Sunak takes another hit as Truss gets Tugendhat’s endorsement

Rishi Sunak faces an uphill battle in his bid to become prime minister after suffering further setbacks as his rival Liz Truss garnered another major endorsement to take the lead in a new Conservative voter poll.

The former chancellor again took a defensive stance on taxes in a pivotal interview with Andrew Neal on Friday, dismissing accusations that his policies would lead to a recession and warning that Ms Truss’s plans for massive tax cuts would ‘fuel the fire’ of inflation. .

But the foreign secretary’s tax promise caught the attention of former Tory leadership rival Tom Tugendhat, who called them “based on true conservative principles” when he spoke in support of her.

I think it is absolutely right not to add fuel to the fire of the inflation problem, which we already have.Rishi Sunak

With Ms. Truss consistently leading the polls in her tax plans, Mr. Sunak reversed the tide this week by vowing to temporarily cut VAT on electricity bills.

However, the policy appears to have failed to garner support from Conservative voters, including party members who elected the next prime minister, of whom 43% believe Ms Truss would do better, compared to 32% last year. – on Sunaka, according to the data. BMG Research survey for newspaper i.

Seeking to regain his footing in the competition before the ballots start falling into the party’s mailboxes next week, Mr. Sunak will deliver a speech on Saturday denouncing the “wake-up nonsense.”

In a tough identity politics rhetoric, he is expected to tell his supporters in West Sussex that he will not allow “leftist agitators” to “bulldoze on our history, our traditions and our fundamental values”.

He will promise to revise the Equality Act of 2010, which he calls “a Trojan horse that has allowed all sorts of absurd nonsense to infiltrate public life.”

The seasoned political journalist interrogated Mr. Sunak about his wife’s economy, immigration and tax status for nearly half an hour in a Channel 4 interview in which Ms Truss has so far refused to take part.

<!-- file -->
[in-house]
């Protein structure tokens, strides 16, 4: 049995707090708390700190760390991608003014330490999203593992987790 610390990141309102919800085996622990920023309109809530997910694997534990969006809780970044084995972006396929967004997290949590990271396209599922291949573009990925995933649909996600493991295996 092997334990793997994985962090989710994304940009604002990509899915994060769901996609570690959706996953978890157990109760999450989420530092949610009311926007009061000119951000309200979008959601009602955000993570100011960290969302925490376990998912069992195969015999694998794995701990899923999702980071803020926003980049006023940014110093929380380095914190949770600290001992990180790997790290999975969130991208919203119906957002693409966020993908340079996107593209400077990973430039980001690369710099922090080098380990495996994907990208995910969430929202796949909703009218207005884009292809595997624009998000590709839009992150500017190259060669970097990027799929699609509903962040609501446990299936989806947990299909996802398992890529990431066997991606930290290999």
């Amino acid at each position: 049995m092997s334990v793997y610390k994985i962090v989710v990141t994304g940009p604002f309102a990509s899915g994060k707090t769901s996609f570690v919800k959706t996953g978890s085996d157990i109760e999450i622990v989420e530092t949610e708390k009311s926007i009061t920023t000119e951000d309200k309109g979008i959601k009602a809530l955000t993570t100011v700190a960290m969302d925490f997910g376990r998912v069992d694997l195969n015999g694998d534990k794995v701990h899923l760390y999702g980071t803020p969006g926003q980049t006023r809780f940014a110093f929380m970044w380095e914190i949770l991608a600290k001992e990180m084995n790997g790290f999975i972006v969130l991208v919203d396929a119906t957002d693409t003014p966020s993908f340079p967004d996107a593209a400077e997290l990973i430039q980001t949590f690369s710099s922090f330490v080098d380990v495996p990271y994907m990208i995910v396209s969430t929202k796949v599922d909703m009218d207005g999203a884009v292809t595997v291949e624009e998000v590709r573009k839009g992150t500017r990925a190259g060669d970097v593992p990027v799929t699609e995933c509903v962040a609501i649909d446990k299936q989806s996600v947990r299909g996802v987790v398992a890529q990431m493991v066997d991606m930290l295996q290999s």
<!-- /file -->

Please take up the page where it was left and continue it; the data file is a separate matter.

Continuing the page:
Mr. Neal challenged Mr. Sunak about his plans to tighten fiscal policy at a time when “the global economy is stalling as monetary policy tightens,” suggesting that he would “ensure a recession.”

Mr. Sunak said: “I think it is absolutely right not to add fuel to the already existing problem of inflation.

“What we need to do is focus on long-term growth, because that’s what we need, sustainable growth, not a sugar rush boom that will make us feel better for a few months, but then it gets out of hand.” , allowing inflation to enter the system. let the Bank of England respond with even higher interest rates.”

Mr Sunak said a recession “was not the forecast of most independent forecasters here in the UK” and denied that his promise to cut VAT on electricity bills was a reversal that showed “misjudgment”.


Former Conservative Leadership Candidate Tom Tugendhat Endorses Liz Truss (Yui Mok/PA)

Regarding immigration, Mr Neal insisted on why he wants to refuse “even asylum seekers”.

Mr. Sunak responded: “Because there are a limited number of asylum seekers that we can integrate and accommodate.

“At any given time, Andrew, there are probably a billion people who would like to move to the UK because it’s an amazing country, so we obviously can’t accept them all.”

The millionaire former chancellor was embarrassed as he brushed off questions about his wife’s previous tax status without permanent residency — an arrangement that reportedly saved her millions by saying, “I’m running for office, not my wife.”

Mr. Sunak’s fiscal policy has been criticized by new Truss supporter Mr. Tugendhat, who wrote in The Times that it is “wrong” that the tax burden should rise as people with “fear” approach winter.

The Chairman of the Select Committee on Foreign Affairs was the last heavyweight to come out in support of Ms. Truss after the earlier support of Secretary of Defense Ben Wallace, and is significant as he is popular among Tory members and is a high-profile figure in the One Nation centrist Tory group. deputies.

Asked during a visit to Norfolk on Friday if she was sure that she now had every chance of winning the competition, Ms. Truss replied: “I’m not calm at all. I’m fighting for every vote across the country.”

In a thinly veiled critique of the former chancellor’s track record, the foreign minister said it would be “risky” for the country to continue on its current economic path.

Ms. Truss said the way to achieve growth is “to help people and businesses save more of their own money,” stating that “recession prevention should be the number one priority.”